Grace Jones is a force of nature. At least a Hurricane, if not a comet about to hit the earth. The musical numbers in the movie are about the best I have ever seen in a concert film, and the recording of the music is outstanding. For that alone, the movie should be considered for an Oscar for Sound (even though it is a documentary, the Producers and Director have spent a good deal of money to make the soundtrack as perfect as possible during the concert.
For the entire length of the movie, I had the feeling that Grace was never hiding her feelings from the camera, and allowed us to see her from all angles, even the moments when she comes out from a shower naked. And she is timeless -- not only in terms of voice and performance, but in her attitude towards her family and neighbors from her childhood in Jamaica. Even though there were times when I could not understand the broken English, I sensed the love and compassion she feels for her family and friends from the Shantytowns where she grew up. At one point, she returns to the Church (where the Preacher is apparently her brother?), and where her mother sings an obscure Bluesy Religious number (in a very high Soprano, which is somewhat difficult to bear, especially having heard Grace sing in her deep voice), but Grace gives each of the clan equal respect and not once does she ever show a single moment of pretension.
Congratulations go to the Director for taking us on a personal journey. The only drawback is that the other people are not identified. I had hoped that there would be lower third titles to at least let us know who the other people in the film are, and where in Jamaica the scenes were shot.
Finally, there is Grace herself, who is a work of beauty and absolutely flawless for her age (she was performing in this movie at about age 60, and looks like she could be 35.) Her body is in perfect shape, she has gorgeous eyes and a stunningly beautiful face -- amazingly perfect in every way. A true beauty, even without makeup. During the movie, she tells her son that when she was his age, she could go dancing all night and still make it to the photo shoot the next day, and we can easily believe it.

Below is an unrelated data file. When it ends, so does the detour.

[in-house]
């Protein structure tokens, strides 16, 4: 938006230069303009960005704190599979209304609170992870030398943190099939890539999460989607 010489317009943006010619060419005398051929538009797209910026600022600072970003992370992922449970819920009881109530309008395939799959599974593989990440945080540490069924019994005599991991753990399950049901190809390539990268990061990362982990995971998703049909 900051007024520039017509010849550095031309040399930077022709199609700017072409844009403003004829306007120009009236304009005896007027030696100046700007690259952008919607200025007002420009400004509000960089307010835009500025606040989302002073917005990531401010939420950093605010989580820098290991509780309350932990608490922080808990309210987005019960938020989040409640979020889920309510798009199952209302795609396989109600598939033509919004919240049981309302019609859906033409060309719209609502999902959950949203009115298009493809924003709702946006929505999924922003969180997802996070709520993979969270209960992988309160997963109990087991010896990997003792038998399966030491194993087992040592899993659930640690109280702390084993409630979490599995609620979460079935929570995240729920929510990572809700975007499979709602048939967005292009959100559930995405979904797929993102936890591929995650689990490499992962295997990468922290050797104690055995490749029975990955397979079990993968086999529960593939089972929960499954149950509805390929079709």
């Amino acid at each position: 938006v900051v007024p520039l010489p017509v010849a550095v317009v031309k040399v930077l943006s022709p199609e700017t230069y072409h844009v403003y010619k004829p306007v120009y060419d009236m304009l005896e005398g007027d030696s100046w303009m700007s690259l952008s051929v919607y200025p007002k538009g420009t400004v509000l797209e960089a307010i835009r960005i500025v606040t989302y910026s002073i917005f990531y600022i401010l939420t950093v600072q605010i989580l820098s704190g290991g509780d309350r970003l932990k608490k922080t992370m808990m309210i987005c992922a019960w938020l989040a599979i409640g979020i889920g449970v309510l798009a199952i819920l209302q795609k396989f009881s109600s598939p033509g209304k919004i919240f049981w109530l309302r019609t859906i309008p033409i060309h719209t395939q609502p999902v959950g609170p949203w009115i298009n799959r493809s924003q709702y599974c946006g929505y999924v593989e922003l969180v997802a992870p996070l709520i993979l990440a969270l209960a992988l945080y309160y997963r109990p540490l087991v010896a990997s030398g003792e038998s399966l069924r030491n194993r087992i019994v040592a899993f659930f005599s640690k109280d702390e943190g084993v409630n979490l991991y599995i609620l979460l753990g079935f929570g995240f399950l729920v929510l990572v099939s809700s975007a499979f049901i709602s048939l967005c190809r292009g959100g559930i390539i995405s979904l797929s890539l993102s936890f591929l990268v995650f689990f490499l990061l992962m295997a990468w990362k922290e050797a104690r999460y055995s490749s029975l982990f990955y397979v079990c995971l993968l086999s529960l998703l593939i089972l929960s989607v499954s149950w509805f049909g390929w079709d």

Grace Jones: Bloodlight and Bami
Grace Jones: Bloodlight and Bami
Larger than life, wild, scary and androgynous - Grace Jones plays all these parts. Yet here we also discover her as a lover, daughter, mother, sister and even grandmother, as she submits herself to our gaze and allows us to understand what constitutes her mask. The stage is where her most extreme embodiments are realised and her theatrical imagination lets loose: this is where the musical of her life is played out. The film includes Grace's unique performances singing iconic hits such as Slave To The Rhythm, Pull Up To The Bumper, as well as the more recent autobiographical tracks Williams' Bloods and Hurricane. These personal songs also link to Grace's family life, as the film takes us on a holiday road trip across Jamaica, where her family roots and the story of her traumatic childhood are uncovered. In Jamaican patois, 'Bloodlight' is the red light that illuminates when an artist is recording and 'Bami' means bread, the substance of daily life. Grace Jones: Bloodlight and Bami ...
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March 27, 2018 at 03:38 AM